Strong opening day for Rock Ledge season

       The Rock Ledge Ranch Historic Site reported a strong opening day June 4, with more than 500 paid admissions.

During Rock Ledge Ranch's opening day June 4, David and Paulette Greenberg stand below some of the banners that make up their "When the Land Was Sacred" exhibit.
Westside Pioneer photo

       The event highlighted a herding demonstration by trained sheepdogs and the annual shearing of the sheep's coats. But what was especially encouraging, according to interviews with ranch manager Andy Morris and volunteer Living History Association (LHA) President Ron Wright, were the favorable responses to the ranch's revamped General Store as well as to the new (to Rock Ledge) Greenberg Center American Indian exhibit, titled “When the Land Was Sacred.”
       The store “made about double what it normally would have made, and quite a few came through the exhibit,” Wright said.
       And, if anyone was displeased by the $2 increase in admission fees this year, they didn't say so. “It didn't seem to bother them one bit,” he said.
       The city-owned, 1880s-style working ranch off Gateway Road at 30th Street will continue to be open on a Wednesday-to-Saturday schedule throughout the summer, and will also offer a few special events.
       The upgrades to the store took “an incredible amount of work all winter long,” Wright said. New signage, helping people find the store (and other locations) more easily, was provided at minimal cost by a local fine carpenter who supports the ranch. Inside the store, the main changes involved the inventory. In the past, people might have found knick-knacks mixed with historic wares; now the shelves are heavily stocked with goods made by ranch staff, LHA volunteers and area artists; and any imported items at least come from somewhere in the United States.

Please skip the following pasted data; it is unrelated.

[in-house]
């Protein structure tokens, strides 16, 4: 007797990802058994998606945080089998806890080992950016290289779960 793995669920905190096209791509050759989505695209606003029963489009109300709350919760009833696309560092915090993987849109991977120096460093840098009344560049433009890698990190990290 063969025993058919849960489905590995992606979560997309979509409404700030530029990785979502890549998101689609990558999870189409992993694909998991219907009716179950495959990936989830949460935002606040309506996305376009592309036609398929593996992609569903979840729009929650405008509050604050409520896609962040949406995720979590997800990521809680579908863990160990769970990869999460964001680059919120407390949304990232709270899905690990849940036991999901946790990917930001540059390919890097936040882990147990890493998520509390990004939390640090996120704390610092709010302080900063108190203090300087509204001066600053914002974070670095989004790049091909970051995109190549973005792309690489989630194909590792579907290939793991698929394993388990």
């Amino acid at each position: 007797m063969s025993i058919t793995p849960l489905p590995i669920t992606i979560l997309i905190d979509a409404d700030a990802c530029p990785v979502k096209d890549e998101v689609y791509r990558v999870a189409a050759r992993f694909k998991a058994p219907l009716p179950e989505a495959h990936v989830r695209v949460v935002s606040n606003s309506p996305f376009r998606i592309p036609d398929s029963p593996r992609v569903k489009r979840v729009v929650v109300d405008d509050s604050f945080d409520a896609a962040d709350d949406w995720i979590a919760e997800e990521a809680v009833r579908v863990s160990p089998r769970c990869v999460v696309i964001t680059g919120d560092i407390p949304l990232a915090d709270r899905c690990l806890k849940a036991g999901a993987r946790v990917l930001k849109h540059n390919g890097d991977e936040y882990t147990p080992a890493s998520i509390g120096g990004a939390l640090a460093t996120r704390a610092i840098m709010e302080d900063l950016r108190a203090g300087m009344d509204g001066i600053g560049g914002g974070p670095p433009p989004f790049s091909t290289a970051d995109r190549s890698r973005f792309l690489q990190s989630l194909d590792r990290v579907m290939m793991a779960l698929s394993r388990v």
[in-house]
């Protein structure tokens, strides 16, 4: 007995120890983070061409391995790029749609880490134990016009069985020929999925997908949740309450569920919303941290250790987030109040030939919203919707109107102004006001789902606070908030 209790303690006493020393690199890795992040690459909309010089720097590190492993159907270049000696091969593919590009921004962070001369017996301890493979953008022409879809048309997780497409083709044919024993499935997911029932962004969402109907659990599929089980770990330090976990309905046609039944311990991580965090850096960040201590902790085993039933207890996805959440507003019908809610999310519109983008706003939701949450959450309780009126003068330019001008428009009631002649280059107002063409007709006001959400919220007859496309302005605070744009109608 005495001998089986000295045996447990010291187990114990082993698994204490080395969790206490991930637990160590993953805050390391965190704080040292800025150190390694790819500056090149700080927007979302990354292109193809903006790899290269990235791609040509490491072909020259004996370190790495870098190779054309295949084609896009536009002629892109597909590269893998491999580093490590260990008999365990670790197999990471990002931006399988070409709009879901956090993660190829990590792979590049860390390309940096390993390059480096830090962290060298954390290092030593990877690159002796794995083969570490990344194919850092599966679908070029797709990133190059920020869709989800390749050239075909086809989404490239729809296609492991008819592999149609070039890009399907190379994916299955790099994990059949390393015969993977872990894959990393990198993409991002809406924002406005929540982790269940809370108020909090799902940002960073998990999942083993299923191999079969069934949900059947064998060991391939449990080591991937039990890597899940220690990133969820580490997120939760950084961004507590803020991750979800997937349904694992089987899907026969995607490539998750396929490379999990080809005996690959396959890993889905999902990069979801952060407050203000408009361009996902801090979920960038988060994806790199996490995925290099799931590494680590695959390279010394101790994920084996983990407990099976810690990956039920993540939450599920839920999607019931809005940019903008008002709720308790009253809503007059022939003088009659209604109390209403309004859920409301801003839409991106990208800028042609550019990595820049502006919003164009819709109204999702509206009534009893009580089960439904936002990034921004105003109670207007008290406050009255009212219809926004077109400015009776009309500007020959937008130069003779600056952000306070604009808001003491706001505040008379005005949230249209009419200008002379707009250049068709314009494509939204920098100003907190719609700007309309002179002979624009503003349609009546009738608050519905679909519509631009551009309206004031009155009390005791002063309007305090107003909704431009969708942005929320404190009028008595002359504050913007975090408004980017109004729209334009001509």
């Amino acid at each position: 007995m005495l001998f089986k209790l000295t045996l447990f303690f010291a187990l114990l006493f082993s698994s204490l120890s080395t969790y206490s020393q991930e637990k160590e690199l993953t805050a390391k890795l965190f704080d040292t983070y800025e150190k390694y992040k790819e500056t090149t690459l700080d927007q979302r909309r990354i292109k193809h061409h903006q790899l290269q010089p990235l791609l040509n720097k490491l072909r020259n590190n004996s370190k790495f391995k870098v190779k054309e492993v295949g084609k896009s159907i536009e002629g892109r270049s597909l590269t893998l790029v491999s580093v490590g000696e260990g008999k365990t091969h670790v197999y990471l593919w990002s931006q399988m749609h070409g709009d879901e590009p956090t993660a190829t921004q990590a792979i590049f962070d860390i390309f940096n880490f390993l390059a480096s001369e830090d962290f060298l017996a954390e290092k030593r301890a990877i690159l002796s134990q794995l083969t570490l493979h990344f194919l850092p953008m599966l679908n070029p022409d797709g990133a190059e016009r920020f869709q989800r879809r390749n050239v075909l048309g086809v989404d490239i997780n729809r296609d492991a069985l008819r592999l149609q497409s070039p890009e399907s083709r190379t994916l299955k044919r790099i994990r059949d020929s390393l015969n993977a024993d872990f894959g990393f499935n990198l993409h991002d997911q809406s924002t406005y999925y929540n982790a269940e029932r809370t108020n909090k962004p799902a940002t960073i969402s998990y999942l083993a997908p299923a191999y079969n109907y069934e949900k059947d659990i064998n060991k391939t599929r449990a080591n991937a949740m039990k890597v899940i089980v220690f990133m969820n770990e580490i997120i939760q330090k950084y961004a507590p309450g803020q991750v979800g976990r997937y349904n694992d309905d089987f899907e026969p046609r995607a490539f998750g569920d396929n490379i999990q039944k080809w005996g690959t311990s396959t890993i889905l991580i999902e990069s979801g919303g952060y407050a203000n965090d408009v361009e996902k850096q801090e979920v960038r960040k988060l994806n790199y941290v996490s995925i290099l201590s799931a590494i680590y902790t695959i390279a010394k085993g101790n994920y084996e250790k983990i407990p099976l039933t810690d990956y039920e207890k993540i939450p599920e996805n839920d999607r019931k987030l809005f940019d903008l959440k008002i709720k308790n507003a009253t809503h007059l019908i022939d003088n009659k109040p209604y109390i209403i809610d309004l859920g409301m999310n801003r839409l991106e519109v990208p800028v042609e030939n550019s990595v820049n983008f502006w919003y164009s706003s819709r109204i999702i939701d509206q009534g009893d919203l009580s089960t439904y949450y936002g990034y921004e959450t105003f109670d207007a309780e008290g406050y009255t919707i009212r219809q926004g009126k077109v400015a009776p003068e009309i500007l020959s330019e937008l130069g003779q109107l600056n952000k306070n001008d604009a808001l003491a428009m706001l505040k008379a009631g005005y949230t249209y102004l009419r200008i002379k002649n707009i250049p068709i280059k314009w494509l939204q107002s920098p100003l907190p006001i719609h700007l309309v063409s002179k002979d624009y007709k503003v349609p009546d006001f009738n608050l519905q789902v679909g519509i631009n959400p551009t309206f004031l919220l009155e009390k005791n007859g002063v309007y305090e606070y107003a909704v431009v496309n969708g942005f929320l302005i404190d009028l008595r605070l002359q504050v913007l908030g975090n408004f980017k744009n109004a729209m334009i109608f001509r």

“There's no more stuff made in China,” Morris commented. “I'm just thrilled. The store will almost be like another place at the ranch to visit.”
       In seeking local talent for the store, ranch leaders have tried to be discerning. Works have to be juried in. The creations include American Indian bead work, handmade dolls, embroidered linen, fine blacksmith work, and books and CDs from area writers and musicians.
       Rock Ledge's souvenir T-shirts are even made near by. Wright himself creates them on equipment at his house in Pleasant Valley, noting for the record that all profits go to the ranch.
       The Greenberg exhibit, previously shown at East Library and Imagination Celebration, will be on display in the Rock Ledge Carriage House through December. It presents graphically designed, vertical banners with translations of Indian songs and prayers. Augmenting the exhibit are numerous American Indian artifacts that are part of the ranch's collection, including war clubs, hatchets, spears, arrows, gourds and blankets.
       The Greenbergs, who were on hand for the ranch's opening day, said they hope people seeing the exhibit will gain a deeper understanding of the culture of American Indian tribes, which was largely muted after the United States conquered them in the 1800s.

Westside Pioneer article